Page last updated at 04:13 GMT, Wednesday, 10 June 2009 05:13 UK

Hollywood actors agree pay deal

Screen Actors Guild star in Hollywood's Hall of Fame
The Screen Actors Guild leaders still appear divided on the pay deal

The main US actors' union has agreed a deal with the major Hollywood studios after a year of acrimonious pay talks which almost led to strike action.

Members of the Screen Actors Guild voted to back a two-year deal covering films and prime-time TV shows.

The SAG said the deal raised actors' minimum pay by 3% as part of a $105m package of improvements.

But there appeared to be no significant pay increase for internet appearances - a key sticking point in the talks.

Slightly more than one-third of the union's 120,000 members cast their ballots.

Some 78% of them voted to accept the new contract.

'Devastatingly unsatisfactory'

But analysts say the year-long negotiations failed to bring much benefit to the guild.

Alan Rosenberg, 9 June
Alan Rosenberg was unimpressed with the new contract

The talks led to infighting among SAG top brass, and a damaging split with another actors' union, Aftra.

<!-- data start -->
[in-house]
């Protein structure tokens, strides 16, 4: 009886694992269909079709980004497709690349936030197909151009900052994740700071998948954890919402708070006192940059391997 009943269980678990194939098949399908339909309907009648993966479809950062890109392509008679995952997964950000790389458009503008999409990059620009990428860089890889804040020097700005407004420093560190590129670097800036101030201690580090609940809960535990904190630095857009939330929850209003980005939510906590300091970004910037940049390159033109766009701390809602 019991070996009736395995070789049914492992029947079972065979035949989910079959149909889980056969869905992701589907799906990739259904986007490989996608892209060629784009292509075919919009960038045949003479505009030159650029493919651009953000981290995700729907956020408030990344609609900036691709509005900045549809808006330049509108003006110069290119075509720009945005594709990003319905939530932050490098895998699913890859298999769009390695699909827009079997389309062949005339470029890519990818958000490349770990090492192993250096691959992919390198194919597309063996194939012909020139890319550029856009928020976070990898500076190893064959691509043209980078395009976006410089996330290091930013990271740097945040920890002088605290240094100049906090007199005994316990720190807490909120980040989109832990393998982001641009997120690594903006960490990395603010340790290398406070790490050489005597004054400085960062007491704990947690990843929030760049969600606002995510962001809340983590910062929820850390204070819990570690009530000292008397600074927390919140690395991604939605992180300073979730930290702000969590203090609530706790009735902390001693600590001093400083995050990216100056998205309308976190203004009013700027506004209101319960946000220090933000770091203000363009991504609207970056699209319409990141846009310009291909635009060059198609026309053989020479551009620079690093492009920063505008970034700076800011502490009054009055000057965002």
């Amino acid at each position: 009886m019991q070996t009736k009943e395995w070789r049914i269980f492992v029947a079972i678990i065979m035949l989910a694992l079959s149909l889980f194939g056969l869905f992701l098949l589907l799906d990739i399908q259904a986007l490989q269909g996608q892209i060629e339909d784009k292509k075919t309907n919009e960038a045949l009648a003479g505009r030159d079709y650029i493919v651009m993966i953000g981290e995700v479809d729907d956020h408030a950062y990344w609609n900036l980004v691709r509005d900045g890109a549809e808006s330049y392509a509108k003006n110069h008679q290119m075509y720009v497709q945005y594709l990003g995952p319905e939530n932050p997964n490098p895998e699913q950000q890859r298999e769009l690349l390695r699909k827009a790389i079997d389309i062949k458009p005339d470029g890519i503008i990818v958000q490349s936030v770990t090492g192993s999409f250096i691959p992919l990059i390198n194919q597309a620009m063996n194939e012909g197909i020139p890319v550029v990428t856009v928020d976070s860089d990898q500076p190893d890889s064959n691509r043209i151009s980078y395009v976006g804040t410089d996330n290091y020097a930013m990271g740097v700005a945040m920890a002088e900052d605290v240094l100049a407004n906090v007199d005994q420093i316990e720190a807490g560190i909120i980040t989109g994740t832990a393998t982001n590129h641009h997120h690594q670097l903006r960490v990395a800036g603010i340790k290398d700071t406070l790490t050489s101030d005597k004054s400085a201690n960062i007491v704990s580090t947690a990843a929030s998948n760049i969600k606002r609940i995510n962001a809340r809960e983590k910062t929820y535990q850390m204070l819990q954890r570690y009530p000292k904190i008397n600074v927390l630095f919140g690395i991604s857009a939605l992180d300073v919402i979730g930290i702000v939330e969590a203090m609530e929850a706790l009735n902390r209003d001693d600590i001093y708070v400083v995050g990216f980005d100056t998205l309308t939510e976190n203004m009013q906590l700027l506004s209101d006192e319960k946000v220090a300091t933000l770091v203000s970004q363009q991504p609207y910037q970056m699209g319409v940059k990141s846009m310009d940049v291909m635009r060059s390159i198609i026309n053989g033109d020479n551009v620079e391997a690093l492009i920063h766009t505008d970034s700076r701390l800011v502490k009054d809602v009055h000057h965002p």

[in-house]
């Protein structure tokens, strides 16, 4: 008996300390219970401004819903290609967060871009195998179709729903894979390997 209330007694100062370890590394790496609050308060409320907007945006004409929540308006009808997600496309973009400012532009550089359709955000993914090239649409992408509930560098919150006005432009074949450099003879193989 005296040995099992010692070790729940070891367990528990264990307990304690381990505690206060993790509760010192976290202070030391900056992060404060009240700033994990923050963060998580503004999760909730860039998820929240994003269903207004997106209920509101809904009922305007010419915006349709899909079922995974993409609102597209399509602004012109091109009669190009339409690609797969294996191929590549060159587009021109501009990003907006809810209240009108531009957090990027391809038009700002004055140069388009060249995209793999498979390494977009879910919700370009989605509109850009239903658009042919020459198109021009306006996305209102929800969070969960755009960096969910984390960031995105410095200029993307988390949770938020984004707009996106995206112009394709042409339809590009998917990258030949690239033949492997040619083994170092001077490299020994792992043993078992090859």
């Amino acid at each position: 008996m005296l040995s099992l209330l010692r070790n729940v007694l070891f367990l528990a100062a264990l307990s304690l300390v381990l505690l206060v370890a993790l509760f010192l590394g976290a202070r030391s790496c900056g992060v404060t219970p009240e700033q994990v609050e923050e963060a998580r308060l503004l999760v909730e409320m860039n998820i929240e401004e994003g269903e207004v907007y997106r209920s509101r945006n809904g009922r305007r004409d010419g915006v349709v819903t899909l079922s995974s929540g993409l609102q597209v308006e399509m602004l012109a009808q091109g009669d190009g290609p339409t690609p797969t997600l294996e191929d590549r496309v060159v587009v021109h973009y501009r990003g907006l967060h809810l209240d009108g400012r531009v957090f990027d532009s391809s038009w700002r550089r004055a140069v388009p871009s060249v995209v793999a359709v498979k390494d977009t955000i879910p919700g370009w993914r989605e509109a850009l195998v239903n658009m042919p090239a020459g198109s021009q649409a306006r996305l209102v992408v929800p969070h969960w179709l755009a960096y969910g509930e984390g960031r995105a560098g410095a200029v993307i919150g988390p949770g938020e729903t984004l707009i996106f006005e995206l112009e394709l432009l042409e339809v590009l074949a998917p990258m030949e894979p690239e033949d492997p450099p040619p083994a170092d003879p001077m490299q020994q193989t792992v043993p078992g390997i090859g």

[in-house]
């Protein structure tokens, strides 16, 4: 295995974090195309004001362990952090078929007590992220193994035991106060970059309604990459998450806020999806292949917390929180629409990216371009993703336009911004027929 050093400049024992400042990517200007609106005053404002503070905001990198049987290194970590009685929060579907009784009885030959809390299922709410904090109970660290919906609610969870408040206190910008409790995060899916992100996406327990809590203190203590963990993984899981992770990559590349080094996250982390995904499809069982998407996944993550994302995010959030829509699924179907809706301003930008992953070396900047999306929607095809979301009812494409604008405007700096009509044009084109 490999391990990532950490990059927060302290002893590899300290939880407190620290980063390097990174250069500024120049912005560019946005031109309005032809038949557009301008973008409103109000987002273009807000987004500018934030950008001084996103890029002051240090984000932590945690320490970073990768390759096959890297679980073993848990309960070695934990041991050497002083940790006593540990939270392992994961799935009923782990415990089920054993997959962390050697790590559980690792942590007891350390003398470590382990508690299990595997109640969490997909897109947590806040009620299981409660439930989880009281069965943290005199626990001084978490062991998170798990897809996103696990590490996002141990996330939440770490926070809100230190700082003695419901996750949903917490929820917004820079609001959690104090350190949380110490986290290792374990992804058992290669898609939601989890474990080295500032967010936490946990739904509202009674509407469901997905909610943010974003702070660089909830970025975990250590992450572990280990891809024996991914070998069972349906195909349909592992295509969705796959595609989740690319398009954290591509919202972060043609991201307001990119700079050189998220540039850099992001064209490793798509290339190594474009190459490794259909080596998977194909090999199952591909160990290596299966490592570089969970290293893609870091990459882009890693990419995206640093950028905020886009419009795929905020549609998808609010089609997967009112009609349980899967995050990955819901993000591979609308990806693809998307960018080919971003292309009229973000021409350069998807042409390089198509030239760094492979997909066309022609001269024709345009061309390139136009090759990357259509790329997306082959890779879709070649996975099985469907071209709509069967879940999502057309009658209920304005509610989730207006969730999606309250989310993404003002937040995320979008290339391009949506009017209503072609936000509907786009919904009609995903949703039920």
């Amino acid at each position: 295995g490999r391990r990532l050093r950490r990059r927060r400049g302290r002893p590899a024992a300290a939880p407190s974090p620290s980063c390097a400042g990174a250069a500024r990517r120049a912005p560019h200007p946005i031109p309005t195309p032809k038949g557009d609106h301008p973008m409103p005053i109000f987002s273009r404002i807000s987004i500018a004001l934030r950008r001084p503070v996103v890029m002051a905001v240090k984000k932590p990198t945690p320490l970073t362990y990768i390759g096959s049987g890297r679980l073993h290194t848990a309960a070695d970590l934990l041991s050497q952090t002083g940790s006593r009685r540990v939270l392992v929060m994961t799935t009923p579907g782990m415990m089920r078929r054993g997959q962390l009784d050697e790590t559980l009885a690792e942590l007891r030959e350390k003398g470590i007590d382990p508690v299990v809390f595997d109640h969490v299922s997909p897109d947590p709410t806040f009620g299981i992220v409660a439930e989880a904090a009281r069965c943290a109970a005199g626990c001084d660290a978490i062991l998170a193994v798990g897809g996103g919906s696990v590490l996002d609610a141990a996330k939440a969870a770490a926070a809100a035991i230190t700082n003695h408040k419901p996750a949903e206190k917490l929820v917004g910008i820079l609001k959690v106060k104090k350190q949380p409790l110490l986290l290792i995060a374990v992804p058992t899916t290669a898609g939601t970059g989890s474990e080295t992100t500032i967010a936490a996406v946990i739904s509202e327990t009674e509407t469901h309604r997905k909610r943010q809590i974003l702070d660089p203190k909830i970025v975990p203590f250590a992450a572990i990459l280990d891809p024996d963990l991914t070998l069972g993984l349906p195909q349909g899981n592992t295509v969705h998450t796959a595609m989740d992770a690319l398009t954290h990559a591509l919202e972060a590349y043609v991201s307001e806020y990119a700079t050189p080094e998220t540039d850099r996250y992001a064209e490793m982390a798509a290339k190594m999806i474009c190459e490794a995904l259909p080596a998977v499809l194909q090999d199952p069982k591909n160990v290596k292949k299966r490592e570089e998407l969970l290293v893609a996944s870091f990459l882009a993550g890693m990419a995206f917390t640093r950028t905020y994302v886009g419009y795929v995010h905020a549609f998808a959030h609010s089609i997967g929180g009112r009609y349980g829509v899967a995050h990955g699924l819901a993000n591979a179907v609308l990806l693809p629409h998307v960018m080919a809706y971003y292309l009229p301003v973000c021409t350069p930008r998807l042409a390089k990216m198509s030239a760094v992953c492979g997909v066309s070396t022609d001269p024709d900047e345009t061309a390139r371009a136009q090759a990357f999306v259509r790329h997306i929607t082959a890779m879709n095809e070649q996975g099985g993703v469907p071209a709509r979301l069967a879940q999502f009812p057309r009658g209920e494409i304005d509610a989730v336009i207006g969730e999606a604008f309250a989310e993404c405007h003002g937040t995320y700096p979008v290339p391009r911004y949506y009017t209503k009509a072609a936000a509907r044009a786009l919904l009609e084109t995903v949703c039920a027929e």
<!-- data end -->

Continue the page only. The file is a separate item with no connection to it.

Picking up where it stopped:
While Aftra settled pay terms for internet appearances, SAG held out for a better deal.

Over the past year the guild's members have lost out as major studios sent more work to Aftra.

And the SAG leadership itself appears to be divided over the new deal.

SAG President Alan Rosenberg labelled the contract "devastatingly unsatisfactory" and called on members to "ready themselves for the battle ahead" for negotiating new terms in 2011.

But chief negotiator John McGuire called it a "solid deal" and interim national executive director David White said it "puts Sag in a strong position for the future".

Print Sponsor

Tentative deal in Hollywood row
17 Apr 09 |  Entertainment
'Final offer' to US actors' union
20 Feb 09 |  Entertainment
Actors' call to ditch strike vote
23 Jan 09 |  Entertainment

The BBC is not responsible for the content of external internet sites

Has China's housing bubble burst?
How the world's oldest clove tree defied an empire
Why Royal Ballet principal Sergei Polunin quit


Sign in

BBC navigation

Copyright © 2019 BBC. The BBC is not responsible for the content of external sites. Read more.

This page is best viewed in an up-to-date web browser with style sheets (CSS) enabled. While you will be able to view the content of this page in your current browser, you will not be able to get the full visual experience. Please consider upgrading your browser software or enabling style sheets (CSS) if you are able to do so.

Americas Africa Europe Middle East South Asia Asia Pacific